Ransomware hackers hunt Bitcoin through Call of Duty: Warzone
Ransomware hackers have invaded the accounts of Call of Duty: Warzone players and demanded Bitcoin payments in exchange for the release of the retained data.
With the growing popularity of Call of Duty, hackers have also been attracted to it, due to the considerable profit that could be obtained from the sale of rare weapon skins found in players’ accounts. The first-person shooter game seems to have hundreds of dollars blocked, with serious players devoting a lot of time to unlock new levels, especially due to the pandemic. More elaborate skins also take longer for players to win and unlock and can be bought with in-game tokens, which can be bought with fiat. Therefore, expert level accounts have been of interest to ransomware hackers, because the items purchased and the account itself have a lot of value.
Although several players have reported that their account has been violated, it has been reported that the publisher, Activision, has not responded to the cries for help. The theft of credentials and the violation of data caused a lot of frenzy among players in the war zone. One player revealed that hackers tried to extort bitcoins from him by contacting him via email. Along with a linked Bitcoin wallet address (BTC), the ransomware note said :
“If you want our help to prevent leakage of details, information and bank account, etc., and help recover your account, you need to pay $400 at the address below.”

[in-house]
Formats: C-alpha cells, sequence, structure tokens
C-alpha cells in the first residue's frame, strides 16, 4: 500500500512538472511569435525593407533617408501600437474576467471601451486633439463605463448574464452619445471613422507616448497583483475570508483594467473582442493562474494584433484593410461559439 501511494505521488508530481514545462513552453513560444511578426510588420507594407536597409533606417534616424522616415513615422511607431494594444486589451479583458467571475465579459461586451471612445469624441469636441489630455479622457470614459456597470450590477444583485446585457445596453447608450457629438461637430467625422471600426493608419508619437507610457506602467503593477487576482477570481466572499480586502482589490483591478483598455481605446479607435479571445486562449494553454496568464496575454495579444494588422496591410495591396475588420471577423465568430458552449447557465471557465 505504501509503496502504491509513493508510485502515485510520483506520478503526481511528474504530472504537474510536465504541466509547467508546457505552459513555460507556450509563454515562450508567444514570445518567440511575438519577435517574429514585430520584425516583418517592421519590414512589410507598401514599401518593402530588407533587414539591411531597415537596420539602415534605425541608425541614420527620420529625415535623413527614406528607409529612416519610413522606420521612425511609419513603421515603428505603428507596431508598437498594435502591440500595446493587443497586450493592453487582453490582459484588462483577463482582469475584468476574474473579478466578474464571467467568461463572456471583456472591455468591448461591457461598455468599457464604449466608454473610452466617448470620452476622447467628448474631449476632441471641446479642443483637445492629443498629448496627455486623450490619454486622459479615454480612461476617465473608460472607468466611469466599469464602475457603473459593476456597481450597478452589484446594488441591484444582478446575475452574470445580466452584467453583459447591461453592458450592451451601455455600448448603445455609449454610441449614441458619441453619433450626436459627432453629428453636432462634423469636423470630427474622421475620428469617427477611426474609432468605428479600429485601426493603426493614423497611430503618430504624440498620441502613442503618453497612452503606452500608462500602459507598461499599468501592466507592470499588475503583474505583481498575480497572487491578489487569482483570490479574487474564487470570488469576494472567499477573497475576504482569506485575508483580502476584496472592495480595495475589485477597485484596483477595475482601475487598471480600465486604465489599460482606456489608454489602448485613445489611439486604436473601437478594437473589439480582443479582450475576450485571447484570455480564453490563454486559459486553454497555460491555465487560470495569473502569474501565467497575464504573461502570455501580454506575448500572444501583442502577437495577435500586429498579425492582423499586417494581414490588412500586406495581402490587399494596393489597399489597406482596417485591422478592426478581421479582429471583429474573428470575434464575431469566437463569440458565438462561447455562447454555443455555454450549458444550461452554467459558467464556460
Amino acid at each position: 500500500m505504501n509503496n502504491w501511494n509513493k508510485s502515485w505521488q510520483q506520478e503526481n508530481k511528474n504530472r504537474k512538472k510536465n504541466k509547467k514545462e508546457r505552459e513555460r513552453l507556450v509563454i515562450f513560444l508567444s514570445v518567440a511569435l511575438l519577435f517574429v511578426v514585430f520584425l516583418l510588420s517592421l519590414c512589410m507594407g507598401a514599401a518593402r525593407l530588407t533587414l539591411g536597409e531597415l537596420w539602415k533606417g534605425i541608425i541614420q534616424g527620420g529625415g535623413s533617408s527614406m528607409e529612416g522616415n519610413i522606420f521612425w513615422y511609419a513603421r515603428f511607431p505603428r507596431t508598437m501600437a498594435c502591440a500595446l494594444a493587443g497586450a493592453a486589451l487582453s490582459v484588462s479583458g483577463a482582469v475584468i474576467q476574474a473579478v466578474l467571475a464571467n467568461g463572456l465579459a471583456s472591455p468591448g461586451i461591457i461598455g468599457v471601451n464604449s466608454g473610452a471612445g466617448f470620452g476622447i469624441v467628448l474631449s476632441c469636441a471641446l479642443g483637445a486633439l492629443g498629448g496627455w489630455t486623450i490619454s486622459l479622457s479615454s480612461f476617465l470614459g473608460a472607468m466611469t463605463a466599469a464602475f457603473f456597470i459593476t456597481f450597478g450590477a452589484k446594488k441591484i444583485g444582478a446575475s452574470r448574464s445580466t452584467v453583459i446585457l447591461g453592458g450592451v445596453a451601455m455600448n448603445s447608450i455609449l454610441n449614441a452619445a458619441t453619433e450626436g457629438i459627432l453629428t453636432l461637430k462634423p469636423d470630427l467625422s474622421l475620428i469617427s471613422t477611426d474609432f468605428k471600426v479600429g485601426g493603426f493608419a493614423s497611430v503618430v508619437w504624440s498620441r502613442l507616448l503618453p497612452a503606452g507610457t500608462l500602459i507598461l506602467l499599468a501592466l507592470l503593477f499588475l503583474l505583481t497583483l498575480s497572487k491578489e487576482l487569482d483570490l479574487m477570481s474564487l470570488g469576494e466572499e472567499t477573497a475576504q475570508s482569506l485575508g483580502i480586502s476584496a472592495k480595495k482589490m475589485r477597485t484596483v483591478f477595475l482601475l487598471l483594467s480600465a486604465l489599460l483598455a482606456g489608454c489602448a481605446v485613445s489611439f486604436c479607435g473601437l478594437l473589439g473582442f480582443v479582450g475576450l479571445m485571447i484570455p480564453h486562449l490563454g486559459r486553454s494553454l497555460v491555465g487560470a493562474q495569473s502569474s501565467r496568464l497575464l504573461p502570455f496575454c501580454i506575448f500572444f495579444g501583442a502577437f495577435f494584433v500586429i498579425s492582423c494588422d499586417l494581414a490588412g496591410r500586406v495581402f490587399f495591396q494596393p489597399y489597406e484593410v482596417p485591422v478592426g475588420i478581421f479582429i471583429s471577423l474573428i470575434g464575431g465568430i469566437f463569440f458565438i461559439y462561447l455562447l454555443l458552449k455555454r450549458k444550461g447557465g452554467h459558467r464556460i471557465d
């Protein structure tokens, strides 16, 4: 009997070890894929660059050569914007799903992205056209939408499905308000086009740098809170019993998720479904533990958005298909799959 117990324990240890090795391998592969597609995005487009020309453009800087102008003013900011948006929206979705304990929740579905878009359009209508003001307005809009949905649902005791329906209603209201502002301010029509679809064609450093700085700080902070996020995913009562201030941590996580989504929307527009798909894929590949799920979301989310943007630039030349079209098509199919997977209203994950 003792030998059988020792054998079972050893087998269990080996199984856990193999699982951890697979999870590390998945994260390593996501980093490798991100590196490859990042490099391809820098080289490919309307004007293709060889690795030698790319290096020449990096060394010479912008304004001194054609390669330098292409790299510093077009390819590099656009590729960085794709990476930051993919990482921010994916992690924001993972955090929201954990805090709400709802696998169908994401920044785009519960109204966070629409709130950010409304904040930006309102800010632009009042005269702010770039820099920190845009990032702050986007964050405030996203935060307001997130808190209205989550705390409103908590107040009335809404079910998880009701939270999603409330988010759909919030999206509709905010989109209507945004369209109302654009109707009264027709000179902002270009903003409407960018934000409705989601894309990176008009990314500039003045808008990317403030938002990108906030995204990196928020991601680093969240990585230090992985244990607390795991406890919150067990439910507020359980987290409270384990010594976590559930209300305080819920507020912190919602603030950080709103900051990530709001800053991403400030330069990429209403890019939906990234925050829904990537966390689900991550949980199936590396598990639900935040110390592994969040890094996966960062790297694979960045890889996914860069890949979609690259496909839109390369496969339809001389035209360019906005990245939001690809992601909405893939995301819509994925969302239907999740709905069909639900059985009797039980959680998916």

The Bitcoin portfolio address was reported to collect funds of at least $12,000, which translates into a total of 1.2 BTC . Some of the transactions recorded amounts ranging from $20 to $2,600, but it has not yet been discovered whether the funds were transfers originating from Warzone players.
The victims speculated that the ransomware hackers were able to steal private login credentials by trying previously compromised passwords from other sites. Others said that their Blizzard account was targeted instead, which was linked to Call of Duty: Warzone one. Despite the big call for help, several targeted players complained that the game publisher, Activision, did not respond by helping them recover their compromised accounts.
Call of Duty: Warzone has grown a lot since its launch in March, registering at least 75 million players five months after its launch. The producer, Activision Blizzard, has seen an increase in digital spending of about $1.59 billion since the game’s launch.
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